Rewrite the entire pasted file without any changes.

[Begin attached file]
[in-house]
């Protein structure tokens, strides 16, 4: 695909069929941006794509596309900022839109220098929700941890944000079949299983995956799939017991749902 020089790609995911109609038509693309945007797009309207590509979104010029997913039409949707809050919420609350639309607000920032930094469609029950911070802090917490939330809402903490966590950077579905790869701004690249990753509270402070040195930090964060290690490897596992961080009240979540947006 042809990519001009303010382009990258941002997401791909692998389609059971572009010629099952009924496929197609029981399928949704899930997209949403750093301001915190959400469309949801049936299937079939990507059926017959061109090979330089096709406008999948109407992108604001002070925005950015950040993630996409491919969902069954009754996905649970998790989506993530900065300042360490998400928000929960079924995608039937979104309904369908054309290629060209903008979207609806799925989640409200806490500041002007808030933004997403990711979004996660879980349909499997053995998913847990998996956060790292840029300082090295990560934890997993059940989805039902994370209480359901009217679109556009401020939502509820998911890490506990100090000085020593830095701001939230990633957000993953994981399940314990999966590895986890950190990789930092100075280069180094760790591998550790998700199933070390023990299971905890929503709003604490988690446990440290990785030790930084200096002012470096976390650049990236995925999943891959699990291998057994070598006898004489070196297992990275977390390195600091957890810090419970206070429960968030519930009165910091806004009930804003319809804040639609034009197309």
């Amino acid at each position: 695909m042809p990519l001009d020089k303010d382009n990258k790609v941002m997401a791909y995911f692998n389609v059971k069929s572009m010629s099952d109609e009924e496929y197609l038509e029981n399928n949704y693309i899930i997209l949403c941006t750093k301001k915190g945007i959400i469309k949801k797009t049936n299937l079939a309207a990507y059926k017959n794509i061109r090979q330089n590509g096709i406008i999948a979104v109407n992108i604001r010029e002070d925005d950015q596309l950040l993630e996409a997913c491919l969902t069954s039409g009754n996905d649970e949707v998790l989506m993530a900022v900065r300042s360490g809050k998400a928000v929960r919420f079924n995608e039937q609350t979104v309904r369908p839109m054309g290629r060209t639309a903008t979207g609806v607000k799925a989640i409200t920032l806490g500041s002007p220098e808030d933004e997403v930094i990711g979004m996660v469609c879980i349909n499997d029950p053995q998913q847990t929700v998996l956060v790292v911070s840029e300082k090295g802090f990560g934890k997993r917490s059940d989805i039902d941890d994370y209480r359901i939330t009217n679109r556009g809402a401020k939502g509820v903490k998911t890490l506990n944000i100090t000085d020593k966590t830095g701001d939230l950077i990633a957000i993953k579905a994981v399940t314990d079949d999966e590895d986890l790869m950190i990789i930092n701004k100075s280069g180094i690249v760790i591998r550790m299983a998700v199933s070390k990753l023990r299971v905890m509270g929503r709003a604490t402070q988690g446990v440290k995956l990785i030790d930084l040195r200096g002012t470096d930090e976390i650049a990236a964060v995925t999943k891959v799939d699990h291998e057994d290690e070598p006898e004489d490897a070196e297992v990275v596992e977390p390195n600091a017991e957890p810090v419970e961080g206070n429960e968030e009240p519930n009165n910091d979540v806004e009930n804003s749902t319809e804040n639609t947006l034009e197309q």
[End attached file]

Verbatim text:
[in-house]
């Protein structure tokens, strides 16, 4: 695909069929941006794509596309900022839109220098929700941890944000079949299983995956799939017991749902 020089790609995911109609038509693309945007797009309207590509979104010029997913039409949707809050919420609350639309607000920032930094469609029950911070802090917490939330809402903490966590950077579905790869701004690249990753509270402070040195930090964060290690490897596992961080009240979540947006 042809990519001009303010382009990258941002997401791909692998389609059971572009010629099952009924496929197609029981399928949704899930997209949403750093301001915190959400469309949801049936299937079939990507059926017959061109090979330089096709406008999948109407992108604001002070925005950015950040993630996409491919969902069954009754996905649970998790989506993530900065300042360490998400928000929960079924995608039937979104309904369908054309290629060209903008979207609806799925989640409200806490500041002007808030933004997403990711979004996660879980349909499997053995998913847990998996956060790292840029300082090295990560934890997993059940989805039902994370209480359901009217679109556009401020939502509820998911890490506990100090000085020593830095701001939230990633957000993953994981399940314990999966590895986890950190990789930092100075280069180094760790591998550790998700199933070390023990299971905890929503709003604490988690446990440290990785030790930084200096002012470096976390650049990236995925999943891959699990291998057994070598006898004489070196297992990275977390390195600091957890810090419970206070429960968030519930009165910091806004009930804003319809804040639609034009197309």
């Amino acid at each position: 695909m042809p990519l001009d020089k303010d382009n990258k790609v941002m997401a791909y995911f692998n389609v059971k069929s572009m010629s099952d109609e009924e496929y197609l038509e029981n399928n949704y693309i899930i997209l949403c941006t750093k301001k915190g945007i959400i469309k949801k797009t049936n299937l079939a309207a990507y059926k017959n794509i061109r090979q330089n590509g096709i406008i999948a979104v109407n992108i604001r010029e002070d925005d950015q596309l950040l993630e996409a997913c491919l969902t069954s039409g009754n996905d649970e949707v998790l989506m993530a900022v900065r300042s360490g809050k998400a928000v929960r919420f079924n995608e039937q609350t979104v309904r369908p839109m054309g290629r060209t639309a903008t979207g609806v607000k799925a989640i409200t920032l806490g500041s002007p220098e808030d933004e997403v930094i990711g979004m996660v469609c879980i349909n499997d029950p053995q998913q847990t929700v998996l956060v790292v911070s840029e300082k090295g802090f990560g934890k997993r917490s059940d989805i039902d941890d994370y209480r359901i939330t009217n679109r556009g809402a401020k939502g509820v903490k998911t890490l506990n944000i100090t000085d020593k966590t830095g701001d939230l950077i990633a957000i993953k579905a994981v399940t314990d079949d999966e590895d986890l790869m950190i990789i930092n701004k100075s280069g180094i690249v760790i591998r550790m299983a998700v199933s070390k990753l023990r299971v905890m509270g929503r709003a604490t402070q988690g446990v440290k995956l990785i030790d930084l040195r200096g002012t470096d930090e976390i650049a990236a964060v995925t999943k891959v799939d699990h291998e057994d290690e070598p006898e004489d490897a070196e297992v990275v596992e977390p390195n600091a017991e957890p810090v419970e961080g206070n429960e968030e009240p519930n009165n910091d979540v806004e009930n804003s749902t319809e804040n639609t947006l034009e197309q």